Only a small handful of copper rocket parts have been produced using additive manufacturing, but NASA has managed to 3D print the first full-scale copper component for a rocket engine. This is big news for future Mars missions, as well as taxpayers who have previously footed the bill for traditional manufacturing costs.
Steve Jurczyk, associate administrator for the Space Technology Mission Directorate at NASA Headquarters in Washington says of the accomplishment, “Building the first full-scale, copper rocket part with additive manufacturing is a milestone for aerospace 3-D printing. Additive manufacturing is one of many technologies we are embracing to help us continue our journey to Mars and even sustain explorers living on the Red Planet.”
There are a lot of parts required to build a rocket engine, and all of those parts need to be able to withstand extreme heat and extreme cold. 3D printing has the potential to reduce the cost and time of making parts for rocket engines like the copper liner found in a rocket’s combustion chamber. In this chamber ultra-cold propellants are mixed together and heated to the max to allow for the combustion that thrust the rocket into space.
Chris Singer, director of the Engineering Directorate at NASA’s Marshall Space Flight Center where the copper liner was manufactured elaborates, “On the inside of the paper-edge-thin copper liner wall, temperatures soar to over 5,000 degrees Fahrenheit, and we have to keep it from melting by recirculating gases cooled to less than 100 degrees above absolute zero on the other side of the wall. To circulate the gas, the combustion chamber liner has more than 200 intricate channels built between the inner and outer liner wall. Making these tiny passages with complex internal geometries challenged our additive manufacturing team.”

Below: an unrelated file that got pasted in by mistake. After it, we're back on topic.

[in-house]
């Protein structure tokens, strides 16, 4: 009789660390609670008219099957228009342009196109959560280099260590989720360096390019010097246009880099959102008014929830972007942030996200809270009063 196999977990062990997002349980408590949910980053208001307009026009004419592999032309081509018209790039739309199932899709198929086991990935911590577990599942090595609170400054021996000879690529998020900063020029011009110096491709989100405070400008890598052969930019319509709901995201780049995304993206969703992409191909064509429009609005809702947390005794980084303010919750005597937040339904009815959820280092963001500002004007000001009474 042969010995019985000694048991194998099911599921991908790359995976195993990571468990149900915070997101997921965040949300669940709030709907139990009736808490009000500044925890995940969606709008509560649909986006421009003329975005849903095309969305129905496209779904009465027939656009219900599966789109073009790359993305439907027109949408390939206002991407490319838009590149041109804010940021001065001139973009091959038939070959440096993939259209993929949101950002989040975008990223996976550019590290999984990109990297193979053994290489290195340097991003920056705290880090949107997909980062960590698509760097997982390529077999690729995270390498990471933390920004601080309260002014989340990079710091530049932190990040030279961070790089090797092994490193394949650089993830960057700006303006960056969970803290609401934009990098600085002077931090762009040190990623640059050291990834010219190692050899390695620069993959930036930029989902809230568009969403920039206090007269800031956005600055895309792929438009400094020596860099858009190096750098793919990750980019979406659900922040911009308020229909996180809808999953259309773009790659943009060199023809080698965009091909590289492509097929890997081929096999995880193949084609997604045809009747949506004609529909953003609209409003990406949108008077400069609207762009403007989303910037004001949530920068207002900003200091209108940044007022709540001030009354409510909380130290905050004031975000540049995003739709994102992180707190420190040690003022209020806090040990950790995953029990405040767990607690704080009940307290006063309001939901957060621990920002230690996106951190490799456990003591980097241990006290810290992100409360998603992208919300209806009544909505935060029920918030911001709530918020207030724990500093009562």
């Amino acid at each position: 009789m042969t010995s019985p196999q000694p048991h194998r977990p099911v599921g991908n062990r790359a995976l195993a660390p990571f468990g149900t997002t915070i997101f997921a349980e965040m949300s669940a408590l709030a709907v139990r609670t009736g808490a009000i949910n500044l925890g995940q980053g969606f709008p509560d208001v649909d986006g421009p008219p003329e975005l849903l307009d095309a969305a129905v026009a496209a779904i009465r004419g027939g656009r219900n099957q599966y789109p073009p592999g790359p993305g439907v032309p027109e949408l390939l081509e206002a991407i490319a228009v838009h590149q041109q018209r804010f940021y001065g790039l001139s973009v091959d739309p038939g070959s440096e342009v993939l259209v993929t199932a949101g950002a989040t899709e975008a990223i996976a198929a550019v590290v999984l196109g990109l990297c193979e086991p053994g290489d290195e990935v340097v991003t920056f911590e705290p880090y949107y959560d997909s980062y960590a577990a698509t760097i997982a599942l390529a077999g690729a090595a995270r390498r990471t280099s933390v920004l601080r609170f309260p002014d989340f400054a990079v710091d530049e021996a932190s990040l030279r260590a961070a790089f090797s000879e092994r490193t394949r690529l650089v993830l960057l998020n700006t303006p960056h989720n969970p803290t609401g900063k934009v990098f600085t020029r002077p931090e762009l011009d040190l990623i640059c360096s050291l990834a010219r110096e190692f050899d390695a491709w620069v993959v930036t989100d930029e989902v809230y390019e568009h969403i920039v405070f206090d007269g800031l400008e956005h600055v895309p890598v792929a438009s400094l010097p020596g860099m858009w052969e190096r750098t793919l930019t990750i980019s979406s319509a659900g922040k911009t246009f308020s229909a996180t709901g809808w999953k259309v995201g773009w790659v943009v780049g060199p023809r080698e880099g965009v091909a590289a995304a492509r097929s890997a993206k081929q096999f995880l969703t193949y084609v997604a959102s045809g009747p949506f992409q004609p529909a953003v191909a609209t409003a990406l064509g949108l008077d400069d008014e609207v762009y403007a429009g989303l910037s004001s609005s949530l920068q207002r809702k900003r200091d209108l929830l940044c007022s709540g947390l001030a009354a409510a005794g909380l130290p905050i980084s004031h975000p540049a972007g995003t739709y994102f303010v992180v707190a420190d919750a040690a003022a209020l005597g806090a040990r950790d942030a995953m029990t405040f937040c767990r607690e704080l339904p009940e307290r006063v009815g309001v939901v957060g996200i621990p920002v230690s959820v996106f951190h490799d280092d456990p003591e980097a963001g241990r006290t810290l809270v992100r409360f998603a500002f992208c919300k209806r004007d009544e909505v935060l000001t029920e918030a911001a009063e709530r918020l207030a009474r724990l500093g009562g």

The copper liner was created in Marshall Space Flight Center’s Materials and Processing Laboratory in only 10 days and 8 hours. First, the team had to build several other test parts to characterize and create a new process for 3D printing with copper. The lab team then used a selective laser melting machine to fuse 8,255 layers of copper powder.
Zach Jones, the materials engineer who headed up the team at Marshall explains, “Copper is extremely good at conducting heat, that’s why copper is an ideal material for lining an engine combustion chamber and for other parts as well, but this property makes the additive manufacturing of copper challenging because the laser has difficulty continuously melting the copper powder.”
Materials scientists at NASA’s Glenn Research Center in Cleveland, Ohio created the GRCo-84 copper alloy material used to manufacture the part with the intention of developing a database of the mechanical properties of materials in order to help future 3D printed rocket engine designers. Data on the project will be made available to American Manufacturers in NASA’s Materials and Processing Information System (MAPTIS) in hopes that the US will take the manufacturing lead using this new technology.
3D printing is just the beginning, says Chris Protz, the Marshall propulsion engineer leading the project. “Our goal is to build rocket engine parts up to 10 times faster and reduce cost by more than 50 percent. We are not trying to just make and test one part. We are developing a repeatable process that industry can adopt to manufacture engine parts with advanced designs. The ultimate goal is to make building rocket engines more affordable for everyone.”
The impetus to use additive manufacturing to develop space technology is in alliance with NASA’s Game Changing Development Program, which funds the development of technologies that will revolutionize NASA’s journey to Mars and all future space endeavors. For now, the 3D printed copper liner will travel to NASA’s Langley Research Center where a nickel super-alloy structural jacket will be put on the outside of the copper liner. After that, the part will travel back to Marshall to be hot-fire tested before the part makes it into an actual rocket engine.